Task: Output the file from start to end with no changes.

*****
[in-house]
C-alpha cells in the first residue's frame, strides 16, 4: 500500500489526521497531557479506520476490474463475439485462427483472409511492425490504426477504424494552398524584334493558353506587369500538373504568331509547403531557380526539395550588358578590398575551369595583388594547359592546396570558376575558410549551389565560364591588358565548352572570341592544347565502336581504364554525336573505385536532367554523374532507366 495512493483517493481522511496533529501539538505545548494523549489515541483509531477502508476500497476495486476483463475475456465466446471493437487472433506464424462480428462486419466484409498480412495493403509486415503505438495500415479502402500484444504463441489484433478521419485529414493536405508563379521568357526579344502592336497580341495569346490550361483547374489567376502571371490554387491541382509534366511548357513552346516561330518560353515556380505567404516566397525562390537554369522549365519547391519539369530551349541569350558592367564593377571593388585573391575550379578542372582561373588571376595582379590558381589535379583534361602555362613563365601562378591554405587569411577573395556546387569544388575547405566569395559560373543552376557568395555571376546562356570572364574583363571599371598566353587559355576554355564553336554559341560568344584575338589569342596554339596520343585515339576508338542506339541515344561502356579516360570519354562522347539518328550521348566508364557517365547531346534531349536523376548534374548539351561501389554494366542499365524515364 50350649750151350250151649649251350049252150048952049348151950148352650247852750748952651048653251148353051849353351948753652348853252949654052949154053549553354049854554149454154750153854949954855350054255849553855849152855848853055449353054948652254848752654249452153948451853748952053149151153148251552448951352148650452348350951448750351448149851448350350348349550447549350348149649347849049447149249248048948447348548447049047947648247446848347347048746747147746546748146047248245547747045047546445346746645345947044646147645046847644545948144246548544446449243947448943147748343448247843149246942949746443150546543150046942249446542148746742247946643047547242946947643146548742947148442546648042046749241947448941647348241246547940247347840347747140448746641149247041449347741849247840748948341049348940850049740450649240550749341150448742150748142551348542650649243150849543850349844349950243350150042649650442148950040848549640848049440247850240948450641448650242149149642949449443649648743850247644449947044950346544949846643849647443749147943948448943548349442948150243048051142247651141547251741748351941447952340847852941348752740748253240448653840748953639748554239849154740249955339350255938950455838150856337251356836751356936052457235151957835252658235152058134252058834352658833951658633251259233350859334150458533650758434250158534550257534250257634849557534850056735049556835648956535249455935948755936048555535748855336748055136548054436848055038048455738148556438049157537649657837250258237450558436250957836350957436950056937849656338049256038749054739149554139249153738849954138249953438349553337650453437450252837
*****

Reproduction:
[in-house]
C-alpha cells in the first residue's frame, strides 16, 4: 500500500489526521497531557479506520476490474463475439485462427483472409511492425490504426477504424494552398524584334493558353506587369500538373504568331509547403531557380526539395550588358578590398575551369595583388594547359592546396570558376575558410549551389565560364591588358565548352572570341592544347565502336581504364554525336573505385536532367554523374532507366 495512493483517493481522511496533529501539538505545548494523549489515541483509531477502508476500497476495486476483463475475456465466446471493437487472433506464424462480428462486419466484409498480412495493403509486415503505438495500415479502402500484444504463441489484433478521419485529414493536405508563379521568357526579344502592336497580341495569346490550361483547374489567376502571371490554387491541382509534366511548357513552346516561330518560353515556380505567404516566397525562390537554369522549365519547391519539369530551349541569350558592367564593377571593388585573391575550379578542372582561373588571376595582379590558381589535379583534361602555362613563365601562378591554405587569411577573395556546387569544388575547405566569395559560373543552376557568395555571376546562356570572364574583363571599371598566353587559355576554355564553336554559341560568344584575338589569342596554339596520343585515339576508338542506339541515344561502356579516360570519354562522347539518328550521348566508364557517365547531346534531349536523376548534374548539351561501389554494366542499365524515364 50350649750151350250151649649251350049252150048952049348151950148352650247852750748952651048653251148353051849353351948753652348853252949654052949154053549553354049854554149454154750153854949954855350054255849553855849152855848853055449353054948652254848752654249452153948451853748952053149151153148251552448951352148650452348350951448750351448149851448350350348349550447549350348149649347849049447149249248048948447348548447049047947648247446848347347048746747147746546748146047248245547747045047546445346746645345947044646147645046847644545948144246548544446449243947448943147748343448247843149246942949746443150546543150046942249446542148746742247946643047547242946947643146548742947148442546648042046749241947448941647348241246547940247347840347747140448746641149247041449347741849247840748948341049348940850049740450649240550749341150448742150748142551348542650649243150849543850349844349950243350150042649650442148950040848549640848049440247850240948450641448650242149149642949449443649648743850247644449947044950346544949846643849647443749147943948448943548349442948150243048051142247651141547251741748351941447952340847852941348752740748253240448653840748953639748554239849154740249955339350255938950455838150856337251356836751356936052457235151957835252658235152058134252058834352658833951658633251259233350859334150458533650758434250158534550257534250257634849557534850056735049556835648956535249455935948755936048555535748855336748055136548054436848055038048455738148556438049157537649657837250258237450558436250957836350957436950056937849656338049256038749054739149554139249153738849954138249953438349553337650453437450252837